Skyward, a new story published by Image Comics, is making its debut this week. Created by writer Joe Henderson and artist Lee Garbett, the series explores a simple question that creates a lot of problems: What if gravity ceased to exist on Earth? The story follows Will Fowler, who was born just before Earth changed, and her father who wants things to return to the way they were.
ComicBook.com caught up with the series creators to discuss its production, its big ideas, and some of the most interesting elements in the first issue. Skyward is one of the most exciting Image debuts of 2018, and Henderson and Garbett make it clear why that’s the case in their own words.
ComicBook: Skyward features an easily understood "what if" concept at its core, what if gravity suddenly stopped working, that leads to a radically different world with a lot of changes to consider. What first attracted you to this idea as the basis for a series?
Joe Henderson: The concept behind Skyward is my childhood fears and daydreams brought to life. When I was a kid, I never understood why everyone else wasn’t freaked out by the fact that our world has no ceiling. There’s just sky. What’s really holding us to earth? An invisible force? That’s not terribly reassuring. But, like every kid, I was also obsessed with flying. Would it be so bad if gravity wasn’t what we thought it was…?
I’d been dying to tell a big, crazy adventure story, and I realized that I could use those two warring concepts to build a world. It had just the right balance of wish fulfillment and danger – a world where you can leap over a building with a single bound, but if you jump too high, you die.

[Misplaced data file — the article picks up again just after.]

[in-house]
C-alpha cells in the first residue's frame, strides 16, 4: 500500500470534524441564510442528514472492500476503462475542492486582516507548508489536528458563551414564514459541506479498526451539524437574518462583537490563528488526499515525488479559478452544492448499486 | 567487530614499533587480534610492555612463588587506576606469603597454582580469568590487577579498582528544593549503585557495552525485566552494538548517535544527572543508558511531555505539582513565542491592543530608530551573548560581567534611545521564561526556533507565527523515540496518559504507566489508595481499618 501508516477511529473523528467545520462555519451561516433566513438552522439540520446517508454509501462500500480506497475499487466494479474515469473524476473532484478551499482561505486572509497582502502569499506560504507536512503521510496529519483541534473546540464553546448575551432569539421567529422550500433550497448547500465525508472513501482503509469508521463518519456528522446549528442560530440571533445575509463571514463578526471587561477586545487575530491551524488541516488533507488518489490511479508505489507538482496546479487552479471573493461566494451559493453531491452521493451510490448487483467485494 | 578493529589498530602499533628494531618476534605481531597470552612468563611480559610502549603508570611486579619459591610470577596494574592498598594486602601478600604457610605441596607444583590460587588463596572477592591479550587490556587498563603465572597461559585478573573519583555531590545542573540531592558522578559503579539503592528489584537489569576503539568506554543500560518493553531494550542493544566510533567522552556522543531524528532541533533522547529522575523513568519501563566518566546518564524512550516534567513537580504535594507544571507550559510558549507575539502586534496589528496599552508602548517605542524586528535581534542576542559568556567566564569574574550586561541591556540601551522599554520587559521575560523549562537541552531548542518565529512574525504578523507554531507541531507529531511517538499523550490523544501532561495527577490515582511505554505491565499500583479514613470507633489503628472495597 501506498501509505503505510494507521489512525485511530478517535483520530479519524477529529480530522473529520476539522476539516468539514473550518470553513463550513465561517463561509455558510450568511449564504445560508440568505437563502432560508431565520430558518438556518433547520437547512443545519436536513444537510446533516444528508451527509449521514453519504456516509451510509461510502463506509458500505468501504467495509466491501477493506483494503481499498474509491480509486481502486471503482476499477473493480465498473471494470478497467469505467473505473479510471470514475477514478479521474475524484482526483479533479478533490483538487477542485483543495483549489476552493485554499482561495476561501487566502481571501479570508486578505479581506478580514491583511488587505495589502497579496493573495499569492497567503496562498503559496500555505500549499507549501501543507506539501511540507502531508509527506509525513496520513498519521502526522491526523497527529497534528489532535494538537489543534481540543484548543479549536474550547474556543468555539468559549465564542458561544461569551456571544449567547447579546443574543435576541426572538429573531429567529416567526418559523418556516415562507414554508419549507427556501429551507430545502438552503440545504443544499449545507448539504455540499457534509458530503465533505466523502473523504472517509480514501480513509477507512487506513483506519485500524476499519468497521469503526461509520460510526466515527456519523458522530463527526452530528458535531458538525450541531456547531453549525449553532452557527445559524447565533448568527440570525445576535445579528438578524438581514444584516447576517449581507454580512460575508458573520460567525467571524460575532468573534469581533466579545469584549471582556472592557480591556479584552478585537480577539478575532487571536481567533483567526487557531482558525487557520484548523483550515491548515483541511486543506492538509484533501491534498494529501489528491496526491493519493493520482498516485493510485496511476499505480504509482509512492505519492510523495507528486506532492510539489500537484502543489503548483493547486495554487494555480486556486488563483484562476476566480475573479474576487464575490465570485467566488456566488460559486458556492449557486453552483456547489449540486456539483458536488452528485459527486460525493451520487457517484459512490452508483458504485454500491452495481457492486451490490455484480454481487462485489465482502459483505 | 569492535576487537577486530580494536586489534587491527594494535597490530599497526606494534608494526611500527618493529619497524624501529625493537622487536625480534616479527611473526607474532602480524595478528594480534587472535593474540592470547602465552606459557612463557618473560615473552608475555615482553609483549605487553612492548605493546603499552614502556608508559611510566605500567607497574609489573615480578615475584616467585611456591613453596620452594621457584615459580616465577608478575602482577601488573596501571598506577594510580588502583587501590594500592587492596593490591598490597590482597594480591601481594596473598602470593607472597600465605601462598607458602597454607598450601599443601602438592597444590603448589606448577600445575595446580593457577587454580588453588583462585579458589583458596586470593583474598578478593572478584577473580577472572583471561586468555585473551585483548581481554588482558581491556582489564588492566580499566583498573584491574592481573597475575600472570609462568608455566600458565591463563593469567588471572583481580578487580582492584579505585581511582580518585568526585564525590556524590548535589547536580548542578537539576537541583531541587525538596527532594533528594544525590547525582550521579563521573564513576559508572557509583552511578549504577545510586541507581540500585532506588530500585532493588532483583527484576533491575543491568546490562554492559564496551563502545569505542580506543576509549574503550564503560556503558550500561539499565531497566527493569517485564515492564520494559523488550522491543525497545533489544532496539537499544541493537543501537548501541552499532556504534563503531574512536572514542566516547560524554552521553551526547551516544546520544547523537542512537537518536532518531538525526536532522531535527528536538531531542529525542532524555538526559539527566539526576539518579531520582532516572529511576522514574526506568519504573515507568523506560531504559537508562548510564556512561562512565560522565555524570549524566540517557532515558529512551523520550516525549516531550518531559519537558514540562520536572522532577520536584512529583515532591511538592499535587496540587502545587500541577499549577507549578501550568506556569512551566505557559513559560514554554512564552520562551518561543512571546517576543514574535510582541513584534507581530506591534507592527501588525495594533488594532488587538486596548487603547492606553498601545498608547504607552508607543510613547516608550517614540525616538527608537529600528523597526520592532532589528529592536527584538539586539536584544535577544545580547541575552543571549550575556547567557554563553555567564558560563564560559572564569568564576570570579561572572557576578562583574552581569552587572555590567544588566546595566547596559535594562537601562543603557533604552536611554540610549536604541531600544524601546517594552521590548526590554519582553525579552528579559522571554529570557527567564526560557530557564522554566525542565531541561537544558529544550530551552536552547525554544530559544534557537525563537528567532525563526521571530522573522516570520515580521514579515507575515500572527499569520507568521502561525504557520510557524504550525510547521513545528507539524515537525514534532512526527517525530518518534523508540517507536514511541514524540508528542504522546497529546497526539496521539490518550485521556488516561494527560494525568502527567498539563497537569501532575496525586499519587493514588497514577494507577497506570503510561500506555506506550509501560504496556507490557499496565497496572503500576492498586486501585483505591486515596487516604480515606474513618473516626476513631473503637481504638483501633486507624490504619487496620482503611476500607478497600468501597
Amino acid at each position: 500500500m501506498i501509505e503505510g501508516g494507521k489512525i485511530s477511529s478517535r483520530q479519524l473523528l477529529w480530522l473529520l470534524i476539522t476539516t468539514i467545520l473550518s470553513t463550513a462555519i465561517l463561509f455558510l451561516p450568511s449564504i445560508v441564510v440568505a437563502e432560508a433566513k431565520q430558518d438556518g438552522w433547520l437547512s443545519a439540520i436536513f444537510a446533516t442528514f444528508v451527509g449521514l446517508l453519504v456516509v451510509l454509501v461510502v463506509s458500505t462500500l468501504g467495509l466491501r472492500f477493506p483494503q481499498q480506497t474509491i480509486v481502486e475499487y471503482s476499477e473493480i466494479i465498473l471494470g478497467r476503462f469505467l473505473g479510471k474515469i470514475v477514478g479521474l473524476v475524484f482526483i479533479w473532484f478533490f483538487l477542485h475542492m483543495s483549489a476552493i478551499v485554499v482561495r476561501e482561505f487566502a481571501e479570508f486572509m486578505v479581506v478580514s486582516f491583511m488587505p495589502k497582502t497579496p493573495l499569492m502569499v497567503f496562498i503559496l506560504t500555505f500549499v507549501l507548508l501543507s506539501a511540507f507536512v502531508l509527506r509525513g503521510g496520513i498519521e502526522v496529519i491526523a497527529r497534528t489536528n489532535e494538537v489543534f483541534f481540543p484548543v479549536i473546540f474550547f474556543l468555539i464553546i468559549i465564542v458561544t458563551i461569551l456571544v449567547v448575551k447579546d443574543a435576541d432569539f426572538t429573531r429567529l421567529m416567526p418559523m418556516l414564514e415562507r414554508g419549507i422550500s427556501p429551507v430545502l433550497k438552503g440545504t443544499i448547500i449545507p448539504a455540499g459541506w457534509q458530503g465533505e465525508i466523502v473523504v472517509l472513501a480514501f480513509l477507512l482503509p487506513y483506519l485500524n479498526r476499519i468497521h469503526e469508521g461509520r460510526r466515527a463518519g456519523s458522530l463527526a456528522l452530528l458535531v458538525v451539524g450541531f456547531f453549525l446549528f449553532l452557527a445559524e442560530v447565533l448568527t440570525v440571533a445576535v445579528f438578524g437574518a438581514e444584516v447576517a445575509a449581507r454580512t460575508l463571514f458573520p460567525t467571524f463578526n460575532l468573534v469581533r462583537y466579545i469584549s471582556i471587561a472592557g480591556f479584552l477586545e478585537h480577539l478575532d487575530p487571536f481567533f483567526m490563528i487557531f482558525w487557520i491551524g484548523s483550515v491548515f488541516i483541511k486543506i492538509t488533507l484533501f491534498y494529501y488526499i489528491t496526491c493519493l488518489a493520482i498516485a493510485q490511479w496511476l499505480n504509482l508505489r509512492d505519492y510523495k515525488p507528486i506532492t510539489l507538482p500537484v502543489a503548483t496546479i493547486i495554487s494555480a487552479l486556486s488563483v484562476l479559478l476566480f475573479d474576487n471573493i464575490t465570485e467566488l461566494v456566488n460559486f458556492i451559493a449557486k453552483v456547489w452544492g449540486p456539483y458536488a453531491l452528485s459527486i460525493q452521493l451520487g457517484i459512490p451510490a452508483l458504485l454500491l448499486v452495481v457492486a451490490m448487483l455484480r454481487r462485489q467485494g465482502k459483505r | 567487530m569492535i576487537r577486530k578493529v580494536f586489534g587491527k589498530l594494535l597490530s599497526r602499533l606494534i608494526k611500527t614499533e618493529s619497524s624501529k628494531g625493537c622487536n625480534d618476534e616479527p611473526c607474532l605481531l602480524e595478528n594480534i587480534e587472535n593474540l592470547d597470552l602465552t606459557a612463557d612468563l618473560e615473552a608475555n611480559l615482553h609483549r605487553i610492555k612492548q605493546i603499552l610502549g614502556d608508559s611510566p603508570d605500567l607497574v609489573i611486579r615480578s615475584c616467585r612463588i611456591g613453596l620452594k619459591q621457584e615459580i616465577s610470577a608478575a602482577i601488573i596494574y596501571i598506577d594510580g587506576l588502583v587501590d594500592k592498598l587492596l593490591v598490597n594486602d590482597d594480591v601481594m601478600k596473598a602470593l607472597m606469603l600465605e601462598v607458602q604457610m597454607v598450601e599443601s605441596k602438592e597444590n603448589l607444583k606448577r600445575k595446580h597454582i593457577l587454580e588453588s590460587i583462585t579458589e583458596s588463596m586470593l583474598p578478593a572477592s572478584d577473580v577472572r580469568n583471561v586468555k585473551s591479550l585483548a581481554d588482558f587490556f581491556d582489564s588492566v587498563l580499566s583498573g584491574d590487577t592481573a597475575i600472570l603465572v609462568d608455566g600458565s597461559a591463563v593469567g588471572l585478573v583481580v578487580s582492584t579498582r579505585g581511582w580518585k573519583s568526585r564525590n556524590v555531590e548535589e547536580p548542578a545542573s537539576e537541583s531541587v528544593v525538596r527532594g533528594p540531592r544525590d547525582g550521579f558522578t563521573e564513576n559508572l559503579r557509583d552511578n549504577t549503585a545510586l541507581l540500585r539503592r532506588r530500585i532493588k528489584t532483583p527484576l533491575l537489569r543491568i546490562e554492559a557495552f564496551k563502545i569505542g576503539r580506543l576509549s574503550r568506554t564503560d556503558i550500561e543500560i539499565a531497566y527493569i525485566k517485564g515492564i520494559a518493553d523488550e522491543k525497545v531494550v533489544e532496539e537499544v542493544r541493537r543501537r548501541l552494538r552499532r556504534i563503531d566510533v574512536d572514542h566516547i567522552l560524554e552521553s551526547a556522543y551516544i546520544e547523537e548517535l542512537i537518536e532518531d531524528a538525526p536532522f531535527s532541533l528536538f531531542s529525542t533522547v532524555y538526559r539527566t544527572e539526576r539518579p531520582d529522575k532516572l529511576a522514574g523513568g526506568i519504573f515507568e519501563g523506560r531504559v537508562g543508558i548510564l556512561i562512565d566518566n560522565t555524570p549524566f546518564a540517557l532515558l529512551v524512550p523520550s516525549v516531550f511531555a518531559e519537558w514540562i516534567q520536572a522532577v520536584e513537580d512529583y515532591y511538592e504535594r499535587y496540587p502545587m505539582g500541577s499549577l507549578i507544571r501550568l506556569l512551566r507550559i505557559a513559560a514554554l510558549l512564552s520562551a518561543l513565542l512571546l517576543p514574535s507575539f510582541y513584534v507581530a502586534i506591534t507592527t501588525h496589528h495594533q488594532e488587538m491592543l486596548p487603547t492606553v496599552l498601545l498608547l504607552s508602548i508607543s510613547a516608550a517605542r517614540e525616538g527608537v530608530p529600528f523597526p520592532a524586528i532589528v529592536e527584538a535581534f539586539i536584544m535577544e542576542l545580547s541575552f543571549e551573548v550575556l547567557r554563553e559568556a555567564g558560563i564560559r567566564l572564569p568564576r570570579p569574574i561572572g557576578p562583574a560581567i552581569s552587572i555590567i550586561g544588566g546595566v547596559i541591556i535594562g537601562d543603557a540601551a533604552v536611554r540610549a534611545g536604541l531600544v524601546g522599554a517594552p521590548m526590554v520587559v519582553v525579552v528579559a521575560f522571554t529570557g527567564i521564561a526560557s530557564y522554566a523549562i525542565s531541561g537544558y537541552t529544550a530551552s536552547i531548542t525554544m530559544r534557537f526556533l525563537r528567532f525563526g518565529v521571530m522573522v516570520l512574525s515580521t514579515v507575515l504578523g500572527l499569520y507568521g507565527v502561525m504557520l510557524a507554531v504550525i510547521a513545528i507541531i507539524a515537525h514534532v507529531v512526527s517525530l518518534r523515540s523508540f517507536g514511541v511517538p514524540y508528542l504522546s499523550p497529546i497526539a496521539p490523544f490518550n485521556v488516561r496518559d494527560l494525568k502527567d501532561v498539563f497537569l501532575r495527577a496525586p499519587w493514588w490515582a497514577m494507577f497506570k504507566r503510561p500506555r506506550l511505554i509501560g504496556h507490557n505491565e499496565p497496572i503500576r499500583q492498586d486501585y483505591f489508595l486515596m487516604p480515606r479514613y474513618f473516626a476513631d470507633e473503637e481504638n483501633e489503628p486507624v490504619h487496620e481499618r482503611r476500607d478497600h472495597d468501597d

It's clear from the first issue alone that you have both put a lot of thought into how that sort of world would function. What kind of research and development went into designing this setting and the many small details and changes it would include?
Henderson: We totally winged it.
Joking! Tons of research. Lots of articles about gravity, lots of videos of the International Space Station, and lots of conversations about what could happen in this world. How to make it feel real without sacrificing the fun of big, crazy ideas.
Lee Garbett: Yeah, we watched a lot of videos of astronauts doing the day-to-day stuff, making a sandwich etc where everything you put down just floats away. They solved it by putting a little patch of on everything and we figured most people would do that or magnetize surfaces and lids. It made me very mindful how non-cluttered the households would need to be too, unless you don’t mind your belongings hitting you in the head constantly.
Sometimes with high concepts there's a point where the science conflicts with the story. Have you hit a moment like that in Skyward, and are you more inclined to dig into the nuts and bolts or let the narrative take precedence in that conflict?
Henderson: What a great question, because we very much have. That’s the line we keep trying to walk – never sacrificing the reality of the world for a fun idea. The key we found is making sure there’s enough science the idea is rooted in, and then doing our best to make the execution feel as real as possible.
What elements do you find most visually attractive about the premise? Why is it best suited to comics in your mind?
Henderson: I don’t think my words could ever properly paint the picture that Lee brings to life on the page. I think Skyward’s one of those ideas that HAS to be a comic – limitless budget, wondrous visuals, but most importantly, characters who you want to go on a journey with. That’s Lee’s superpower – sure, he can make every page look absolutely amazing and gorgeous, but he also depicts the characters with such humanity that you can’t help but be drawn in.
Garbett: Well, if you’ll pardon the pun here, the sky is literally the limit in comics, so it makes it a perfect story to tell in that medium – plus both Joe and I are passionate about comics in general.
Joe’s pitch had me from the get go. The characters leapt off the page and the whole thing really resonated with me, right away. It was strange how much it echoed the kind of concepts I used to draw for fun.